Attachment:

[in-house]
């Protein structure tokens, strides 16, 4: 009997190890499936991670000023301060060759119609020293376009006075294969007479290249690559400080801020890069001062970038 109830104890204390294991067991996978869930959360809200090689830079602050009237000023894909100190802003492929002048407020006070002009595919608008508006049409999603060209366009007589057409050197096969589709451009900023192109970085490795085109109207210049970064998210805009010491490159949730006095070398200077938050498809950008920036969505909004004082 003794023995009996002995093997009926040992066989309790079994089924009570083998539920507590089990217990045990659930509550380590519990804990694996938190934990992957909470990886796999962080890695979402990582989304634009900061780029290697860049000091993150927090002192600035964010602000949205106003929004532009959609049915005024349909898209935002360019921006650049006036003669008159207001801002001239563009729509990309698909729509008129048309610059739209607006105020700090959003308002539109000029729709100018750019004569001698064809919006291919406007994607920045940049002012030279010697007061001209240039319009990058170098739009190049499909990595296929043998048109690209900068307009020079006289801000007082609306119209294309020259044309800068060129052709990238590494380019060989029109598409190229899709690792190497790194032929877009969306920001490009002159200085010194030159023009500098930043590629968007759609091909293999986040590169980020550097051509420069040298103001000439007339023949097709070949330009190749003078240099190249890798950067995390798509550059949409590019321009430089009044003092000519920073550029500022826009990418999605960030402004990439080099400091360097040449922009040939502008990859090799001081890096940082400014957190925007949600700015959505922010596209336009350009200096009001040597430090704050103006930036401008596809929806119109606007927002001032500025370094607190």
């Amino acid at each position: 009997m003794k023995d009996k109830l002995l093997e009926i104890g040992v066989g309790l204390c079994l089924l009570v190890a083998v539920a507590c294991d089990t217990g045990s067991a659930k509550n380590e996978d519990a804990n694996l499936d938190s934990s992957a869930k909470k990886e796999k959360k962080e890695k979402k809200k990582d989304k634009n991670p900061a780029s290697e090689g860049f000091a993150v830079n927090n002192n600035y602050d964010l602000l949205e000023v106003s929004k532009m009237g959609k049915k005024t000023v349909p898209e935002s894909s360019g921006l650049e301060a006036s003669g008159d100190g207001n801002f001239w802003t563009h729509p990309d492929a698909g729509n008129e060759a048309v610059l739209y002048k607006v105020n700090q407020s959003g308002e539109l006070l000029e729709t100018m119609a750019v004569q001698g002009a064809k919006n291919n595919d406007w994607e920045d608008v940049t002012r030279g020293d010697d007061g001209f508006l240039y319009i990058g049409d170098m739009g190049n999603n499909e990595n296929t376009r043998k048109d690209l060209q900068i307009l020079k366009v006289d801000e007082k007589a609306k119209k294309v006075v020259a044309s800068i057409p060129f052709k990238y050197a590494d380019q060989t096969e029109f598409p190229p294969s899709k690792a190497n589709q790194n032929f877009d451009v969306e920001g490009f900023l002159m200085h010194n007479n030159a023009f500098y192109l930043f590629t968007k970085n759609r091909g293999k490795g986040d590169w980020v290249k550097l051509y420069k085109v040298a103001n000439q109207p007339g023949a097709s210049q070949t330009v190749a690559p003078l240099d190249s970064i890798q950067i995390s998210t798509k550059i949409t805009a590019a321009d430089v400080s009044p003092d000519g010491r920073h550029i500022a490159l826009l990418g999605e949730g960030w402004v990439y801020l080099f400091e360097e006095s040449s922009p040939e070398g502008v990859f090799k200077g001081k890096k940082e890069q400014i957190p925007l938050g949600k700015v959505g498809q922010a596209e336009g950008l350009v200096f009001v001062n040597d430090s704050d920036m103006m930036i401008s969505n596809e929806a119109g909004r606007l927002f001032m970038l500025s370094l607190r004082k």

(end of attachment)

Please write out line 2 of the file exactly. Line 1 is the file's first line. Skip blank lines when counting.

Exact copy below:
């Protein structure tokens, strides 16, 4: 009997190890499936991670000023301060060759119609020293376009006075294969007479290249690559400080801020890069001062970038 109830104890204390294991067991996978869930959360809200090689830079602050009237000023894909100190802003492929002048407020006070002009595919608008508006049409999603060209366009007589057409050197096969589709451009900023192109970085490795085109109207210049970064998210805009010491490159949730006095070398200077938050498809950008920036969505909004004082 003794023995009996002995093997009926040992066989309790079994089924009570083998539920507590089990217990045990659930509550380590519990804990694996938190934990992957909470990886796999962080890695979402990582989304634009900061780029290697860049000091993150927090002192600035964010602000949205106003929004532009959609049915005024349909898209935002360019921006650049006036003669008159207001801002001239563009729509990309698909729509008129048309610059739209607006105020700090959003308002539109000029729709100018750019004569001698064809919006291919406007994607920045940049002012030279010697007061001209240039319009990058170098739009190049499909990595296929043998048109690209900068307009020079006289801000007082609306119209294309020259044309800068060129052709990238590494380019060989029109598409190229899709690792190497790194032929877009969306920001490009002159200085010194030159023009500098930043590629968007759609091909293999986040590169980020550097051509420069040298103001000439007339023949097709070949330009190749003078240099190249890798950067995390798509550059949409590019321009430089009044003092000519920073550029500022826009990418999605960030402004990439080099400091360097040449922009040939502008990859090799001081890096940082400014957190925007949600700015959505922010596209336009350009200096009001040597430090704050103006930036401008596809929806119109606007927002001032500025370094607190």